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City of Windhoek not to let up on water restrictions despite watering their own lawns

City of Windhoek not to let up on water restrictions despite watering their own lawns

The water restrictions for residents of Windhoek were seemingly relaxed when it transpired that the municipality has started to water its lawns, parks and recreational areas again.

But a spokesperson for the City this week told the Economist they are using semi-purified water to irrigate their own outdoors facilities and that the water restrictions remain in force and will be enforced actively.

City of Windhoek Public Relations officer, Lydia Amutenya confirmed that Windhoek is still under strict water restrictions and therefore the water usage rules remain the same. The lawns under care of the municipality that have been irrigated lately are all watered with semi-puried water. Where a facility is not connected to the semi-purified water distribution system, it may not be irrigated and is subject to the same restrictions that apply to all other residents, companies and industries.

To prevent over-extraction of semi-purified water, the City advised that it waters its own lawns only twice a week, and only before 10:00 in the morning. It is still an imperative that residents keep the water restrictions that are in place.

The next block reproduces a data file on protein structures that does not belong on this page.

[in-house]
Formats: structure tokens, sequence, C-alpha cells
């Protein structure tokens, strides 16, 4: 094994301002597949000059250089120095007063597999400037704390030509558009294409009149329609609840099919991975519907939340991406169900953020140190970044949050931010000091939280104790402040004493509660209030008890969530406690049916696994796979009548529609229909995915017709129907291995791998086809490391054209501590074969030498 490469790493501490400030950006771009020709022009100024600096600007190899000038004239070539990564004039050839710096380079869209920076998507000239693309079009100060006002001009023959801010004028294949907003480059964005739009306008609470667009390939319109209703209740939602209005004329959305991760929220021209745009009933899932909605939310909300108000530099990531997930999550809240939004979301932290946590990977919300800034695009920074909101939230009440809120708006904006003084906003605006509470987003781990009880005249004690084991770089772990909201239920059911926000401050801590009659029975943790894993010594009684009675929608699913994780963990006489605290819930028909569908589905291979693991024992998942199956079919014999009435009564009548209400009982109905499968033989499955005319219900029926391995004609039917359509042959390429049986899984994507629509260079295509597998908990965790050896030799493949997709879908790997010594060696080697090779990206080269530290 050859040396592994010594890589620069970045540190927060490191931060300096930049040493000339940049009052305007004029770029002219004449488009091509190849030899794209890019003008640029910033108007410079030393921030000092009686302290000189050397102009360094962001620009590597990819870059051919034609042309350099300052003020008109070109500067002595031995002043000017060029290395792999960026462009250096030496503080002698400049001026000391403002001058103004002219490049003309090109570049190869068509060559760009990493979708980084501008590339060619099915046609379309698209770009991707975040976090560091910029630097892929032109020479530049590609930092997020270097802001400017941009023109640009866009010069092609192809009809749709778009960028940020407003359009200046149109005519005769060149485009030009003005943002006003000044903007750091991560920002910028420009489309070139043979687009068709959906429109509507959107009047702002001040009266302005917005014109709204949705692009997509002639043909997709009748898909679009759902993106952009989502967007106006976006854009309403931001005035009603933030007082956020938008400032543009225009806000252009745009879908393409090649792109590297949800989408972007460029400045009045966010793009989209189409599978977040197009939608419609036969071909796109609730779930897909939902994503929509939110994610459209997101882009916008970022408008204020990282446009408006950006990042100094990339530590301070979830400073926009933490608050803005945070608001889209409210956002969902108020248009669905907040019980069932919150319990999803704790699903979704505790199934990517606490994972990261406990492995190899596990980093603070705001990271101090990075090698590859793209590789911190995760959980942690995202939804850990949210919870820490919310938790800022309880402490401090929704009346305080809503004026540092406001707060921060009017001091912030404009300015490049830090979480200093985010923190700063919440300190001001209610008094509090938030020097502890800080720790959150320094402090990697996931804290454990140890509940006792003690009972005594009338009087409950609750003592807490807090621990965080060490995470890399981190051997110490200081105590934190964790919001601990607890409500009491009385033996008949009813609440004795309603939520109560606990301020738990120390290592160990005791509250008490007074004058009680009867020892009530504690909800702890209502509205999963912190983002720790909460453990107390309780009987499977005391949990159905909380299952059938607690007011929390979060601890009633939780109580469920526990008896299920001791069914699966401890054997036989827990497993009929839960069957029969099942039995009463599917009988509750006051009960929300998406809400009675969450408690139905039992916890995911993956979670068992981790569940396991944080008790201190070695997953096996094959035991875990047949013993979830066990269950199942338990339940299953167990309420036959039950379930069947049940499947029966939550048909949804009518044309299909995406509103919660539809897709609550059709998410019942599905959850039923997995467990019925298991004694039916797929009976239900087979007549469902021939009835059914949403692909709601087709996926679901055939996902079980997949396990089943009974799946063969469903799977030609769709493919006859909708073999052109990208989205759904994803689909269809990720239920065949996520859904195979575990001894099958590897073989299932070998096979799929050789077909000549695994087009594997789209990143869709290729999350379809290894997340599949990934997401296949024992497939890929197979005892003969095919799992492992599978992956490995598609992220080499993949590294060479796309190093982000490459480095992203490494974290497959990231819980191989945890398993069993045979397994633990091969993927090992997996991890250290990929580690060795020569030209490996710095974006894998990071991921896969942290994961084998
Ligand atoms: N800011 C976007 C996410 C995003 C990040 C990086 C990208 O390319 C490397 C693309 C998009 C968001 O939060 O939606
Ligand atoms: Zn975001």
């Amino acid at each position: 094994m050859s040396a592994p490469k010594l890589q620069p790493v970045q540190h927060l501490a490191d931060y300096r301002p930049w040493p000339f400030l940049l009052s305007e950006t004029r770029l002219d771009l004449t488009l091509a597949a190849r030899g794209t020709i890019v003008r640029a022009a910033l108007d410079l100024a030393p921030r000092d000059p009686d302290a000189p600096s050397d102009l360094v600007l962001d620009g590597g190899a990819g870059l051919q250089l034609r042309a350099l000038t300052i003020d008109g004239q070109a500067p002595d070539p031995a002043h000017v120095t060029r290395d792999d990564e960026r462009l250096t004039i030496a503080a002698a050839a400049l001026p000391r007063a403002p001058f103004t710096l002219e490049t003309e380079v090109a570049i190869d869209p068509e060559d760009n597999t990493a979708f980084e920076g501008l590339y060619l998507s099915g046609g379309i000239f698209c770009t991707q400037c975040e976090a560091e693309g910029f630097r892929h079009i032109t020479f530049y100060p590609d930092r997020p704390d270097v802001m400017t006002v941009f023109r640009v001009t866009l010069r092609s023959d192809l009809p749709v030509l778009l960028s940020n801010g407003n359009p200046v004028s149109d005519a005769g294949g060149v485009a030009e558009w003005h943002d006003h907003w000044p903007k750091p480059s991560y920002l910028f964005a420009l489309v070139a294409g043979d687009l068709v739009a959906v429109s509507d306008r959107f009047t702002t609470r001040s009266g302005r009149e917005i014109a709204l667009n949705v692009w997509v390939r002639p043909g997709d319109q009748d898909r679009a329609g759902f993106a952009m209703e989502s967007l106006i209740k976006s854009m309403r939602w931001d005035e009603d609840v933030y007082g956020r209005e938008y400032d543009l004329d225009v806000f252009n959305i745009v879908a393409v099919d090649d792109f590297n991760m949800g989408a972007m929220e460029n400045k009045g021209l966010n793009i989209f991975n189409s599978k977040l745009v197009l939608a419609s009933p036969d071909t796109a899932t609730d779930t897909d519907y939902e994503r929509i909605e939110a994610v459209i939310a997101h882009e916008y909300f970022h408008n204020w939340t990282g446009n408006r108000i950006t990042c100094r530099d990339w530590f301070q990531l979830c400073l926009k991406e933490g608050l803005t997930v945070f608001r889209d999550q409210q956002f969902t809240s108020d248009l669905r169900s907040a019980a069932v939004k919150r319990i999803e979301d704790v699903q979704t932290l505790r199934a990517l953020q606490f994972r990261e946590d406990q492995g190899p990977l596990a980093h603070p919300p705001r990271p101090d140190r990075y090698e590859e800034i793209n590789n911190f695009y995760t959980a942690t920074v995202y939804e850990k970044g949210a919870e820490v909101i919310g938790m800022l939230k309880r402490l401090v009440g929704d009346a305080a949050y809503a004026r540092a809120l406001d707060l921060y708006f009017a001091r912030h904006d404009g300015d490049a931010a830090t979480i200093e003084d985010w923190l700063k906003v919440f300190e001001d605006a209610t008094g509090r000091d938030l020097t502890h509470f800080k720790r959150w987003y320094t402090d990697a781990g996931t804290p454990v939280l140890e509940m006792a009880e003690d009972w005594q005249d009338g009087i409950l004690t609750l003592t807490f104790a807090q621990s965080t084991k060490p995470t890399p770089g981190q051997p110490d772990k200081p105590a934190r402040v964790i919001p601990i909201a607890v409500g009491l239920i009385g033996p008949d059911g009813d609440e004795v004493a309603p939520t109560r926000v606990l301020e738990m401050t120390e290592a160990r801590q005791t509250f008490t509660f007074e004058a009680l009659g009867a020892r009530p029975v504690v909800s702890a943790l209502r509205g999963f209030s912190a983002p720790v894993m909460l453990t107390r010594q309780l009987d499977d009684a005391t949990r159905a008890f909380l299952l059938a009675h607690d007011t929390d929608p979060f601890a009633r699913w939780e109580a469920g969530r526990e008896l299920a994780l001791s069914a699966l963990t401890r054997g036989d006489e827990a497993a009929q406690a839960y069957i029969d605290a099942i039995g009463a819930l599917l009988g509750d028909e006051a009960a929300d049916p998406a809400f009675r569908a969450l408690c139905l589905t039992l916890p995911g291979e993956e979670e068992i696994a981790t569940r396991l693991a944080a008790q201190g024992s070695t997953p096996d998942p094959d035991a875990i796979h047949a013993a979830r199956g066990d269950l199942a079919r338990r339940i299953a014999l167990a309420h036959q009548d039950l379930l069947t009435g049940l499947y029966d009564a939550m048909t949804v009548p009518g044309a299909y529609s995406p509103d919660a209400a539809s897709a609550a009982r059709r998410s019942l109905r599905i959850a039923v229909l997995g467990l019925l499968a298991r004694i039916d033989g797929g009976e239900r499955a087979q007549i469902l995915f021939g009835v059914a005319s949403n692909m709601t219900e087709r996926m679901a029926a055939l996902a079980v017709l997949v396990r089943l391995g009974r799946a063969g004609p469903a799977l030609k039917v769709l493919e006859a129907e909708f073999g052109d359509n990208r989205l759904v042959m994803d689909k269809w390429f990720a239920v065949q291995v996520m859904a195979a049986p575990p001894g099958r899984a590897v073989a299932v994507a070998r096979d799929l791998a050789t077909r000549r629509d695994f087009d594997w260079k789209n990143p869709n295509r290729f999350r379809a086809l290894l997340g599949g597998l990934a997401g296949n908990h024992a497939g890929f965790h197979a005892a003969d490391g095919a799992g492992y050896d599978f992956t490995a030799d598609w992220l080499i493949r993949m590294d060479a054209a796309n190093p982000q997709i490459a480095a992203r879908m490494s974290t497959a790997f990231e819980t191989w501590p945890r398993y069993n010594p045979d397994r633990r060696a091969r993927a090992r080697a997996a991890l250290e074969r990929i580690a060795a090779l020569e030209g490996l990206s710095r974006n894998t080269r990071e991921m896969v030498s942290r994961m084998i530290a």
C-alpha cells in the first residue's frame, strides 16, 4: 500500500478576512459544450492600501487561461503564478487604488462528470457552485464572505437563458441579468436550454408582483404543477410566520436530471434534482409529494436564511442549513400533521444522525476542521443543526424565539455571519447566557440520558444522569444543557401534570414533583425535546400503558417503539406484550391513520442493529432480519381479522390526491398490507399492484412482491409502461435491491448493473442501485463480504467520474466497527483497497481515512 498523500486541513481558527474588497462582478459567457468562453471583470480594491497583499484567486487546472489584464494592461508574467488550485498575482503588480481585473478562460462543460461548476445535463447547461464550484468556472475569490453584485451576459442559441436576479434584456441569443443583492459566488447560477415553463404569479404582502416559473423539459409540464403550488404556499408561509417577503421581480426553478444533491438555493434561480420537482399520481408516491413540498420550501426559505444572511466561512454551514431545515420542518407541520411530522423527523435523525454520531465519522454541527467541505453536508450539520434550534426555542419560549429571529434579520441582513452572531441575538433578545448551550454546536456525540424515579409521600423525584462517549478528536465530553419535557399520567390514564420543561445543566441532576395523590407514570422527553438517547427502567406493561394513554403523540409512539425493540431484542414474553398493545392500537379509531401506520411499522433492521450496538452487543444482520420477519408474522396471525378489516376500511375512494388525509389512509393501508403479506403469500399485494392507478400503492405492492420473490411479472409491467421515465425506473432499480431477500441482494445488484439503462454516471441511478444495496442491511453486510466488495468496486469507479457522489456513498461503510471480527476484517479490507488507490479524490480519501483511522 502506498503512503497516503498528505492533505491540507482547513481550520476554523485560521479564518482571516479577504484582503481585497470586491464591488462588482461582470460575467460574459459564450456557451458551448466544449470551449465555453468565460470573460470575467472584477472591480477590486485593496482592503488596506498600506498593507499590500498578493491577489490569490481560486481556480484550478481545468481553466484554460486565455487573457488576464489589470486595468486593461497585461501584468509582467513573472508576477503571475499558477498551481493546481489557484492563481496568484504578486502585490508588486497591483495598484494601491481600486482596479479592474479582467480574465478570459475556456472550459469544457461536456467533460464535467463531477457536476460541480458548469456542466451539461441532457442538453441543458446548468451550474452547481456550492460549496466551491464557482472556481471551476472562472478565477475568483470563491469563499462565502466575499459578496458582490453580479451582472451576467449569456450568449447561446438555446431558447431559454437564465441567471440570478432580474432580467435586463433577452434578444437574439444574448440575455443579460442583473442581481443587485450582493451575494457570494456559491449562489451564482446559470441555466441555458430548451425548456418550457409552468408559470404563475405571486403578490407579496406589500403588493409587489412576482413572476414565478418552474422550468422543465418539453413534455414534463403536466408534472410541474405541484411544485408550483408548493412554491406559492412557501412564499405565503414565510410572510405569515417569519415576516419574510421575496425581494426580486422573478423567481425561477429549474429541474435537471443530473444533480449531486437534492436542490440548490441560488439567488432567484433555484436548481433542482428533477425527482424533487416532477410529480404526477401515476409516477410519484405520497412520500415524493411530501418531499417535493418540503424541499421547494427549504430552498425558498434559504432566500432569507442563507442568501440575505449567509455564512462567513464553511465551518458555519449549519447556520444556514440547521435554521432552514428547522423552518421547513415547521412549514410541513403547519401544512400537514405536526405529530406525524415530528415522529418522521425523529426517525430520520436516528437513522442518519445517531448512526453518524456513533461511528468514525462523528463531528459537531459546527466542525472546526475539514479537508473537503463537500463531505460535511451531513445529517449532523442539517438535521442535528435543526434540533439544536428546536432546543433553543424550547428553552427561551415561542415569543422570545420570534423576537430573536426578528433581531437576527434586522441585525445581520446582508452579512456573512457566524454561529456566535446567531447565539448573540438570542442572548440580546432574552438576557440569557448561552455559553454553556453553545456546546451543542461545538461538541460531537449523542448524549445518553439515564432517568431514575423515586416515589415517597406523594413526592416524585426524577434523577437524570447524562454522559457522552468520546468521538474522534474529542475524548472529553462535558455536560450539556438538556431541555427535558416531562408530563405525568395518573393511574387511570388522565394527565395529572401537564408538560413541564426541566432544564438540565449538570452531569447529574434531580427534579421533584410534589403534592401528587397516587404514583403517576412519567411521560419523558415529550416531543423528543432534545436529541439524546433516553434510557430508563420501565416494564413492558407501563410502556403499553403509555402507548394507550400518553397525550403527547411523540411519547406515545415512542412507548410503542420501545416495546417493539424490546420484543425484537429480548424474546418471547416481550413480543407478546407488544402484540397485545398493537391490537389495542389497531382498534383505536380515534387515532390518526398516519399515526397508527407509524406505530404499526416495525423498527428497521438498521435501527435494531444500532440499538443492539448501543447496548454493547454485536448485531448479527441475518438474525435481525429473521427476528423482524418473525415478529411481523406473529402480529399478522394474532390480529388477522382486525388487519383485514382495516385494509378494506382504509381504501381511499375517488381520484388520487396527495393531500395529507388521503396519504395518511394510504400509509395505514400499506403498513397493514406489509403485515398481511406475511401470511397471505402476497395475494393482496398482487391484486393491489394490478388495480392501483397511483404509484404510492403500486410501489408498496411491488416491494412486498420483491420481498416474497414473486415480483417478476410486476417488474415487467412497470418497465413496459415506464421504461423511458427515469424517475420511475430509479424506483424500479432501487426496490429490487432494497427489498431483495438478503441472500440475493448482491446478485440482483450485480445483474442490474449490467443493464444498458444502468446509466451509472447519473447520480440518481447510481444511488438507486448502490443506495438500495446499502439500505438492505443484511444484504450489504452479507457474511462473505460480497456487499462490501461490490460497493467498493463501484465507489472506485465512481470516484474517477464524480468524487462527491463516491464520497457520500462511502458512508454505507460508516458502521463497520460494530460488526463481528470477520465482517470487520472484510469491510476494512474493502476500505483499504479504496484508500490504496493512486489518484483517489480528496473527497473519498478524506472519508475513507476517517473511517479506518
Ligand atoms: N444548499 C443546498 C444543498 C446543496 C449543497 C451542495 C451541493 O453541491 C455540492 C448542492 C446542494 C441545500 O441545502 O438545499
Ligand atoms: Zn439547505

Amytenya stressed that the water crisis continues although it may not be as severe as last year. But the offered a ray of hope saying the City will soon make an announcement regarding future water usage. The restrictions are definitely not lifted, she said adding that the imminent statement will shed more light on the do’s and don’ts expected from residents.

Under the existing water restrictions, the watering of gardens is allowed only for trees, shrubs and perennials, and only once every second week. The watering of lawns, flowers and vegetables is strictly prohibited. Also the washing of cars at private residences or at taxi ranks is not allowed. Pool covers are mandatory while the filling of pools is not allowed.

On its own properties, the City will only water public spaces that are connected to the semi-purified water systems.

“The City counts on the unwavering support of all the residents to cooperate and assist in this regard and it is important to note that fines will be strictly applied to any transgressions of the above” she said.

About The Author

Mandisa Rasmeni

Mandisa Rasmeni has worked as reporter at the Economist for the past five years, first on the entertainment beat but now focussing more on community, social and health reporting. She is a born writer and she believes education is the greatest equalizer. She received her degree in Journalism at the Namibia University of Science and Technology (NUST) in June 2021. . She is the epitome of perseverance, having started as the newspaper's receptionist in 2013.